WASHINGTON May 8 Pressure built on the U.S.
Federal Communications Commission chairman on Thursday to delay
or abandon a plan to relax Internet traffic rules, with more
than 50 high-profile venture capitalists and another FCC member
the latest to pile on.
Prominent investors including Ron Conway of SV Angel, Chris
Dixon of Andreessen Horowitz, John Lilly of Greylock Partners,
Jason Mendelson of Foundry Group, and dozens of other VCs wrote
a joint letter to FCC Chairman Tom Wheeler, himself a former
private equity investor, sharing their concerns about the
proposed new "open Internet" rules.
"If established companies are able to pay for better access
speeds or lower latency, the Internet will no longer be a level
playing field," they said in a letter released on Thursday.
Wheeler has been under fire for proposing rules that would
allow content companies to pay broadband providers for faster
Internet speeds to deliver their traffic as long as the deals
are deemed "commercially reasonable."
Ajit Pai, senior Republican commissioner at the five-member
FCC, on Thursday said he had "grave concerns" about the plan and
joined his Democratic colleague Jessica Rosenworcel in calling
for a delay of the vote scheduled for May 15.
The FCC, however, issued a finalized agenda for the meeting
that included the "open Internet" rules, indicating that the
vote is still expected. The FCC has also moved to allow
stakeholders and consumers to reach out to the agency staff
until then to give feedback.
Though Wheeler has said he would use all tools necessary to
prevent or punish Internet service providers who may "degrade
the service for all for the benefit of a few," his proposal has
triggered an outcry. Thousands of comments are pouring into the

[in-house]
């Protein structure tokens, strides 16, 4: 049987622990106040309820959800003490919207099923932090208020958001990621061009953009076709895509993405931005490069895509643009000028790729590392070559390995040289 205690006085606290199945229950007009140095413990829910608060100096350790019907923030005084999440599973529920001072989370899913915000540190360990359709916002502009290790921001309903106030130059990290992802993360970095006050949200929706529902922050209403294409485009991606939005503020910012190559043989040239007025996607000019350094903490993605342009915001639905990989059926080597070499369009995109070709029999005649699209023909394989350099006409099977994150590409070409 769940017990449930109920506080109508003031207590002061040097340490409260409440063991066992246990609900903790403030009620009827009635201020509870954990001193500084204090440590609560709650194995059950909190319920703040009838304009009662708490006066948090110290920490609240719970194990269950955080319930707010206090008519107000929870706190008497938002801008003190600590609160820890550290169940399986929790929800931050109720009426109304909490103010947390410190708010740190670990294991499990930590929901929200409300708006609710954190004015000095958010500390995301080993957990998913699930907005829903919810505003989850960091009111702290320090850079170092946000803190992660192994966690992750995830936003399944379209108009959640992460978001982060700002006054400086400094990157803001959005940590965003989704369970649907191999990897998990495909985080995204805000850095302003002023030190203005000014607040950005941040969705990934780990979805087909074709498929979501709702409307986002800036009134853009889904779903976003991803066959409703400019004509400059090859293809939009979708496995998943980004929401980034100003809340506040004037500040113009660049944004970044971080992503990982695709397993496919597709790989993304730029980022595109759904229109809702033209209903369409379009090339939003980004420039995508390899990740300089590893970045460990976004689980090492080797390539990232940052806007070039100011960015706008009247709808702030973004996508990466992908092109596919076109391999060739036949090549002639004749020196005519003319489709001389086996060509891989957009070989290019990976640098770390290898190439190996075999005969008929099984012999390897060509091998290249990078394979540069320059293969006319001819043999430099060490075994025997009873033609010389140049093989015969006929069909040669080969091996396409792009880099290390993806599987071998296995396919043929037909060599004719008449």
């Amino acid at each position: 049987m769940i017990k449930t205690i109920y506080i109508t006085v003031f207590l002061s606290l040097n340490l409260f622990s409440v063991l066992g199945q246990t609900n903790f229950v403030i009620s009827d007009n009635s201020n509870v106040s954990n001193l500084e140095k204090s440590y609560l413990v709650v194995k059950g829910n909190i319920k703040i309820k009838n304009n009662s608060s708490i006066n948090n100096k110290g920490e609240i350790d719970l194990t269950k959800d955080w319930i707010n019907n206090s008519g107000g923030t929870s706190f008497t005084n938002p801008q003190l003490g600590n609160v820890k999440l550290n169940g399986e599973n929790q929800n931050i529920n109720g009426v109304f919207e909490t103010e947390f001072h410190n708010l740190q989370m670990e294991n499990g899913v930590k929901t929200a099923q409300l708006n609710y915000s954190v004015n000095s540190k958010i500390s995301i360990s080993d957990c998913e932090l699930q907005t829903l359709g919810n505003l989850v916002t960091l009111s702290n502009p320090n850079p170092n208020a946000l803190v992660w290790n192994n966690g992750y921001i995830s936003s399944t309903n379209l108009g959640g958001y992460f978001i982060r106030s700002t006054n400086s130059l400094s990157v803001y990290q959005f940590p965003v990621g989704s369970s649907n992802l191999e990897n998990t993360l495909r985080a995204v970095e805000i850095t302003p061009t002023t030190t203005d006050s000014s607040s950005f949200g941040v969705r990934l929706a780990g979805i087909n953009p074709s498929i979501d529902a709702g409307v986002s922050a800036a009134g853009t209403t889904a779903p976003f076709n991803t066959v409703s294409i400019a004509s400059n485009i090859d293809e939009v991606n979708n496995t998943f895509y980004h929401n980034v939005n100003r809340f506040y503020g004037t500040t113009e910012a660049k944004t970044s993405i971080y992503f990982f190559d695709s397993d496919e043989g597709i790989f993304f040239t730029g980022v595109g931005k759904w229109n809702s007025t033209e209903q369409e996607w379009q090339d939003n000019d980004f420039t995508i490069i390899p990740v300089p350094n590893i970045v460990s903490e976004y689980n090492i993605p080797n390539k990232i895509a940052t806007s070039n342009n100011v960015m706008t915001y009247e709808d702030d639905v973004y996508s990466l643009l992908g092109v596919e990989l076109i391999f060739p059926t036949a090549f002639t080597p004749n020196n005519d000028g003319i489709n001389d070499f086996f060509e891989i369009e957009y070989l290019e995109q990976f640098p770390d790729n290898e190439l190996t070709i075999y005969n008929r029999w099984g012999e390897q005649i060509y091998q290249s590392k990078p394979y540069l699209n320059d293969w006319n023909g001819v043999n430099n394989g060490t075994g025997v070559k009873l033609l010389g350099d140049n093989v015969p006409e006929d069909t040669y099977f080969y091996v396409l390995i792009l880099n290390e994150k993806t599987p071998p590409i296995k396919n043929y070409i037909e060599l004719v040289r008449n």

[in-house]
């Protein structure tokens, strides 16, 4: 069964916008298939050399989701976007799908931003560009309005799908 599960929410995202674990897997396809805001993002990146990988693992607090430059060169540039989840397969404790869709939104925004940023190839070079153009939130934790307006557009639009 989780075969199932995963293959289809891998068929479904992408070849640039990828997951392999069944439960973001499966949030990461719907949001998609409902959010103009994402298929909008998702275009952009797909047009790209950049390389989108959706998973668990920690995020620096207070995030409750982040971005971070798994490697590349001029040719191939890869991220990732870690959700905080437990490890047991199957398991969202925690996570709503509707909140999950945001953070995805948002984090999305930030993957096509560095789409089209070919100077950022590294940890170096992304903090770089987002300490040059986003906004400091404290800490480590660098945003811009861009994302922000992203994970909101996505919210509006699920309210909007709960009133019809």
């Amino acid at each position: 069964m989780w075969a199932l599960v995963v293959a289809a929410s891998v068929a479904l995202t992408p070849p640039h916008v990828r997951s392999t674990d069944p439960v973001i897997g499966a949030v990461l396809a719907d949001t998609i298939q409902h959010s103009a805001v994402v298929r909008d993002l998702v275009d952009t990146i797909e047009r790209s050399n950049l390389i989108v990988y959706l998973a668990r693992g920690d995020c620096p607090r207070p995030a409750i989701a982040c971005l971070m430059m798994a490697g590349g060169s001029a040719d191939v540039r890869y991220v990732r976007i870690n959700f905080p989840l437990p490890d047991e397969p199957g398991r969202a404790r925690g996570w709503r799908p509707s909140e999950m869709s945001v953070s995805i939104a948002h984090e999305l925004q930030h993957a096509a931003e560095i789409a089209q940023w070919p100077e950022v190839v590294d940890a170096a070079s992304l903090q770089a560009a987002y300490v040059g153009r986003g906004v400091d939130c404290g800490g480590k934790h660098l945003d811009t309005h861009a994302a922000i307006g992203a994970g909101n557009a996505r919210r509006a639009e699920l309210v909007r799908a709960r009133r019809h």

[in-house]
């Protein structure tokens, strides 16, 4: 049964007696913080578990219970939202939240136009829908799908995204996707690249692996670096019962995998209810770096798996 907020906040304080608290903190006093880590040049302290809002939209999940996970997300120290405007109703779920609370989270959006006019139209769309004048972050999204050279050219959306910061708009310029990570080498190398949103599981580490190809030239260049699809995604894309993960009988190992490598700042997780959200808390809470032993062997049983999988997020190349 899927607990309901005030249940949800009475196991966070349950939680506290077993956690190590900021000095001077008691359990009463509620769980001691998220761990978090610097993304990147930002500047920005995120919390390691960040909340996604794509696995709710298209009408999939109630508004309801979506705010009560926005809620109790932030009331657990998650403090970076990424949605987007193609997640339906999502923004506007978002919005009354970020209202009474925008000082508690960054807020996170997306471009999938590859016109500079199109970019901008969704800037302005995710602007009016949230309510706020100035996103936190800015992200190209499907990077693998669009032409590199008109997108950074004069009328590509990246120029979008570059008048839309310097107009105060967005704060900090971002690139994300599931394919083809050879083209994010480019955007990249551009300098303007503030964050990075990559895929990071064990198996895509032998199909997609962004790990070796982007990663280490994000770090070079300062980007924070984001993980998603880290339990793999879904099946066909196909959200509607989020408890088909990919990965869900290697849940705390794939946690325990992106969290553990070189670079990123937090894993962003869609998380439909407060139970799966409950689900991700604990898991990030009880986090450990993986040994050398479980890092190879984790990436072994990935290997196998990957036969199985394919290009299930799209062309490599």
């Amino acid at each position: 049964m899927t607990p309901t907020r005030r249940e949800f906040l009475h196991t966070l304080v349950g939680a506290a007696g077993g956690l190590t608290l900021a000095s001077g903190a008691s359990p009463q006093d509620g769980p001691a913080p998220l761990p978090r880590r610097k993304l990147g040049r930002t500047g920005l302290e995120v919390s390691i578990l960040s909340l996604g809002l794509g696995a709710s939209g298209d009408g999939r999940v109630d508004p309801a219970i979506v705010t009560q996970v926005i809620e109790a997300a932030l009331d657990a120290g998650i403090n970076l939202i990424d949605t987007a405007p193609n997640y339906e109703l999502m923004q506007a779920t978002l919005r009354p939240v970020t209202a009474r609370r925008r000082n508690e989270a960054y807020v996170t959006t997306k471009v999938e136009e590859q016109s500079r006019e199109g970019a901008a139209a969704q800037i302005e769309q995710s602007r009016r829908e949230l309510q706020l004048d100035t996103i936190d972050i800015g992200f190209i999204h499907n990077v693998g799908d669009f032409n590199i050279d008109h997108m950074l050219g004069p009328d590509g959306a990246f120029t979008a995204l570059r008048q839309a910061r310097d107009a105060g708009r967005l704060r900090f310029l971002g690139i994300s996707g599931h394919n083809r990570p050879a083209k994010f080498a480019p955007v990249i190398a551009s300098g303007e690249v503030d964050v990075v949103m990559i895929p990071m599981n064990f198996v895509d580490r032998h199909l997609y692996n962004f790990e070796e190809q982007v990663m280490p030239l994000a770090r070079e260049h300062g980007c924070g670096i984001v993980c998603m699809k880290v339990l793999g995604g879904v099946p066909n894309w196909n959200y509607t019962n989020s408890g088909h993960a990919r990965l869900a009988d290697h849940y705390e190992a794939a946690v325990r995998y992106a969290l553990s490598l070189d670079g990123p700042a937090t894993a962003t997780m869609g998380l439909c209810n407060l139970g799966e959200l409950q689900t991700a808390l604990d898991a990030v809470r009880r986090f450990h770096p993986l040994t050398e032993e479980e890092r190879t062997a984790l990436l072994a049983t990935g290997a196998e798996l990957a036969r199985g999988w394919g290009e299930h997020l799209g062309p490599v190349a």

agency's inboxes and flooding its phone lines.
More than 100 technology companies, including Internet
giants Google Inc, Facebook Inc, Twitter Inc
and Amazon.com Inc wrote to Wheeler on
Wednesday, warning that his proposal was a "grave threat to the
And more than 100 advocacy organizations, including the
American Civil Liberties Union, Electronic Frontier Foundation
and Writers Guild of America East, chimed in with a letter to
Wheeler and U.S. President Barack Obama:
"Internet service providers should not be in the business of
picking winners and losers online. But the proposal the FCC is
currently considering gives ISPs the power to do exactly that,
which is why it must be abandoned," the groups said.
Consumer advocates have long urged the FCC to reclassify
Internet service providers as more highly regulated utilities,
similar to phone companies, which has faced staunch opposition
from Republican lawmakers and broadband companies.
Groups are planning online and in-person rallies on May 15
under the banner of "Save the Internet" and one of them, public
interest group Free Press, on Thursday launched a website
directing people to call the FCC and lawmakers or ping them on
social media. Several protesters are already camped outside of
FCC headquarters pledging to stay until May 15.
(Reporting by Alina Selyukh; Editing by Ros Krasny and Chizu